Furthermore, batteries and many technologies that are supposed to replace LNG still have carbon dioxide emissions through their dependence on Rare Earth Elements (REEs). China practically monopolizes REE refining, meaning we need more reliable data on CO2 emissions there. With current production technologies, inputs between 30-55 kilowatt hours of production energy for every kilowatt hour of battery cell produced are par for the course. Furthermore, mining and refining REEs will localize a global externality, pawning off pollution to the developing world.

Green energy is not magic we can employ to minimize climate challenges, be they carbon emissions or the use of fossil fuels. As a continent, Europe imports most of its energy and relies heavily on outside suppliers. Despite concerted European efforts to wean the continent off Russian gas, one of these outside suppliers was and still is Russia. Some Russian gas continues to flow because Europe lacks options.

A quick ramp-up in U.S. LNG exports blunted the economic shock caused by Russia’s ejection from the market. If not for American LNG, these economic and social costs might have been unbearable. Europe, without the aid of U.S. LNG, is too weak. As Benjamin Lakatos, Chairman and CEO of MET Group, a major European LNG trader, notes, “Only 10% of the gas consumed in the EU is produced within the continent. The vulnerability of the EU due to its 90% import dependence is apparent, and LNG is a way to reduce this weakness.”

Companies like MET are helping minimize this vulnerability while embracing a harm-reduction approach. Not only does MET supply gas to Europe, but it’s also aiding Europe in expanding its solar and wind energy capacity. Entities like MET are proving that an integrated business model works – supporting both energy security of supply in Europe and the energy transition. In 2023, the group achieved its second-most profitable year, on the back of 24.5 billion EUR in revenue.

Lakatos is not alone. Didier Holleaux, President of Eurogas, noted that ‘price volatility’ is a real possibility ‘if U.S. supplies are unstable.’ To put Europe through another grueling price hike would, at best, cause economic pain and, at worst, lead it to abandon Ukraine. Already, Biden’s anti-LNG move has triggered a pushback, with Fredrik Persson, President of BusinessEurope, the largest EU business association, labeling it as “hugely concerning.”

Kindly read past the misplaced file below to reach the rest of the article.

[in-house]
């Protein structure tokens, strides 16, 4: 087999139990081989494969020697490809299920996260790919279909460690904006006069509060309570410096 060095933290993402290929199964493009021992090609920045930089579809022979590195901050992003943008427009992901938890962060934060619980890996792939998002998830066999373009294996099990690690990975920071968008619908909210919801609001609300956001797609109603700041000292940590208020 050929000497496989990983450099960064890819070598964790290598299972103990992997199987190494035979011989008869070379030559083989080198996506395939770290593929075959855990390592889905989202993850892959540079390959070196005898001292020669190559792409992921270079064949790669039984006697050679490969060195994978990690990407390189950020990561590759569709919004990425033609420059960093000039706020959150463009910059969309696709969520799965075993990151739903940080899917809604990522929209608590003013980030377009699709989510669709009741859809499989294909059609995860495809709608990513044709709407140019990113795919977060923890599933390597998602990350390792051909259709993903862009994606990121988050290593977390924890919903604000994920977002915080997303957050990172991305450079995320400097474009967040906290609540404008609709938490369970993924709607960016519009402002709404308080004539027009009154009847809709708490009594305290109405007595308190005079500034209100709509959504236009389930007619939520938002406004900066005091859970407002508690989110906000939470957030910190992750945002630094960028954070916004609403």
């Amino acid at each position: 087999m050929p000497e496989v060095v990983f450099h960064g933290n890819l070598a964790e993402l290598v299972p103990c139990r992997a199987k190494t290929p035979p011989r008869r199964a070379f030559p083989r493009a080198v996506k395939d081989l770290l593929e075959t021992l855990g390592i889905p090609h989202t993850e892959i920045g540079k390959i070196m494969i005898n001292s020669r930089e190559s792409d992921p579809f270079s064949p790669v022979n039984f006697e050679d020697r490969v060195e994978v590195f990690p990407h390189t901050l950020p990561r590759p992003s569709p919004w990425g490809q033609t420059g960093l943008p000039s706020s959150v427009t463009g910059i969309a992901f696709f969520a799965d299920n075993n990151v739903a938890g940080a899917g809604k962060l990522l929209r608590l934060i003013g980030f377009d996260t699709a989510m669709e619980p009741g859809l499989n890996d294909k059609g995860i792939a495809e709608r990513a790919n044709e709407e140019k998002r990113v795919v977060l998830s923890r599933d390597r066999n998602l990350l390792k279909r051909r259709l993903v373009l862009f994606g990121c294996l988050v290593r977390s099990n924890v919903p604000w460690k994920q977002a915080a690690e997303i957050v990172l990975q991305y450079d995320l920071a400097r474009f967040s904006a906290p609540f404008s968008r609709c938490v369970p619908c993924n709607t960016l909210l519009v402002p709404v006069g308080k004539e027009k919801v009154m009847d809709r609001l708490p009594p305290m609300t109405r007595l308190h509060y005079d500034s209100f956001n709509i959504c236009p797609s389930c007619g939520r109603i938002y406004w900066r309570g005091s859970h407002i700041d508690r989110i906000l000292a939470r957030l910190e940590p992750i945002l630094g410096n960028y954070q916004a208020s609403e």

Other claims made by some environmentalists have been equally unfounded. No evidence supports the idea that US LNG exports will increase electricity prices. Still, many insist they will, even though US gas prices have reached all-time lows despite a massive surge in LNG exports.

Remedying this should be easy, as the US has plenty of gas reserves. However, activists such as McKibben are laser-focused on claims that increasing the ability to export LNG will contribute to the US becoming the “planet wrecker in chief” without apparent regard for the consequences of failing to help Europe away from its dependence on Russian gas or the environmental impact of a Europe pressed into using more coal. Meanwhile, the Russian president shows no signs of quitting his imperial pursuits. Despite reaching out on two separate occasions, McKibben did not provide any comments on his position by the time of this publication.

As Russia is escalating hostilities in Ukraine and the Middle East becoming increasingly unstable, America must refrain from reneging on its role in the world as the energy security supplier of the last resort. The “arsenal of democracy” must also be the “fuel depot of democracy,” but that is only possible as long as America exports energy. Thankfully, this is an easy policy fix. Allowing American LNG to continue unencumbered can be paired with regulations utilizing AI-enabled software to detect methane leaks from gas pipelines. Blockchain technology can enable the smart tracking of LNG sales and pollution monitoring. We could also explore carbon offsetting.

We can develop sound policies to help the planet but shouldn’t compromise on the grand strategy: American LNG is necessary for both the climate and democracy worldwide. America must resume its LNG permitting to bolster both.